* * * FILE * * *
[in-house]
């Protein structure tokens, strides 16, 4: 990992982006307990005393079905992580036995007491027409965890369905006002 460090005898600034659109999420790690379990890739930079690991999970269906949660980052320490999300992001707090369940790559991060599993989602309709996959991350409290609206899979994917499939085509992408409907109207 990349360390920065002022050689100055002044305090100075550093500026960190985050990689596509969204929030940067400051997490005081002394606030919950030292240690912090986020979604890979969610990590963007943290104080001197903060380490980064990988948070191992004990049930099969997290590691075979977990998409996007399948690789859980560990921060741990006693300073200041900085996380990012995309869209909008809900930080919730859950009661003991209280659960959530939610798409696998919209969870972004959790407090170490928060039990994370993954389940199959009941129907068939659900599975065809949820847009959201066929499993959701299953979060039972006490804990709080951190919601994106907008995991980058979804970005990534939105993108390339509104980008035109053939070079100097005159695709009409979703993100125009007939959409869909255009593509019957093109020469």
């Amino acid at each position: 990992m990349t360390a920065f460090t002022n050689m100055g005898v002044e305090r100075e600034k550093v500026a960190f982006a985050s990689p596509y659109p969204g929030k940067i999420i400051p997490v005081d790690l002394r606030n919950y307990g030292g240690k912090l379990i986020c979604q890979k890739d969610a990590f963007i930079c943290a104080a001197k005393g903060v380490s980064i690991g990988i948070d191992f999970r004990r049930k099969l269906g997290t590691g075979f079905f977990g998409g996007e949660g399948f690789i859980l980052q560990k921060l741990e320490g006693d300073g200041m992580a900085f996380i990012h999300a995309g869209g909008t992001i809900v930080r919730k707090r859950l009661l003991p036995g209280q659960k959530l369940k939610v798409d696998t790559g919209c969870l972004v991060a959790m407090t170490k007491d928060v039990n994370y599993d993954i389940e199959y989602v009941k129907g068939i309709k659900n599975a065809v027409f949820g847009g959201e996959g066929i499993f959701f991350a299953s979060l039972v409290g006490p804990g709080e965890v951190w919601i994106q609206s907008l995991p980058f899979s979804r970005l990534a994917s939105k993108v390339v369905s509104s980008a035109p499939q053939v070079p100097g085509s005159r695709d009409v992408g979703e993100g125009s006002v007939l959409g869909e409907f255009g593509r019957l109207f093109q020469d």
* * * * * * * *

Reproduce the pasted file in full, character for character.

[in-house]
């Protein structure tokens, strides 16, 4: 990992982006307990005393079905992580036995007491027409965890369905006002 460090005898600034659109999420790690379990890739930079690991999970269906949660980052320490999300992001707090369940790559991060599993989602309709996959991350409290609206899979994917499939085509992408409907109207 990349360390920065002022050689100055002044305090100075550093500026960190985050990689596509969204929030940067400051997490005081002394606030919950030292240690912090986020979604890979969610990590963007943290104080001197903060380490980064990988948070191992004990049930099969997290590691075979977990998409996007399948690789859980560990921060741990006693300073200041900085996380990012995309869209909008809900930080919730859950009661003991209280659960959530939610798409696998919209969870972004959790407090170490928060039990994370993954389940199959009941129907068939659900599975065809949820847009959201066929499993959701299953979060039972006490804990709080951190919601994106907008995991980058979804970005990534939105993108390339509104980008035109053939070079100097005159695709009409979703993100125009007939959409869909255009593509019957093109020469």
């Amino acid at each position: 990992m990349t360390a920065f460090t002022n050689m100055g005898v002044e305090r100075e600034k550093v500026a960190f982006a985050s990689p596509y659109p969204g929030k940067i999420i400051p997490v005081d790690l002394r606030n919950y307990g030292g240690k912090l379990i986020c979604q890979k890739d969610a990590f963007i930079c943290a104080a001197k005393g903060v380490s980064i690991g990988i948070d191992f999970r004990r049930k099969l269906g997290t590691g075979f079905f977990g998409g996007e949660g399948f690789i859980l980052q560990k921060l741990e320490g006693d300073g200041m992580a900085f996380i990012h999300a995309g869209g909008t992001i809900v930080r919730k707090r859950l009661l003991p036995g209280q659960k959530l369940k939610v798409d696998t790559g919209c969870l972004v991060a959790m407090t170490k007491d928060v039990n994370y599993d993954i389940e199959y989602v009941k129907g068939i309709k659900n599975a065809v027409f949820g847009g959201e996959g066929i499993f959701f991350a299953s979060l039972v409290g006490p804990g709080e965890v951190w919601i994106q609206s907008l995991p980058f899979s979804r970005l990534a994917s939105k993108v390339v369905s509104s980008a035109p499939q053939v070079p100097g085509s005159r695709d009409v992408g979703e993100g125009s006002v007939l959409g869909e409907f255009g593509r019957l109207f093109q020469d």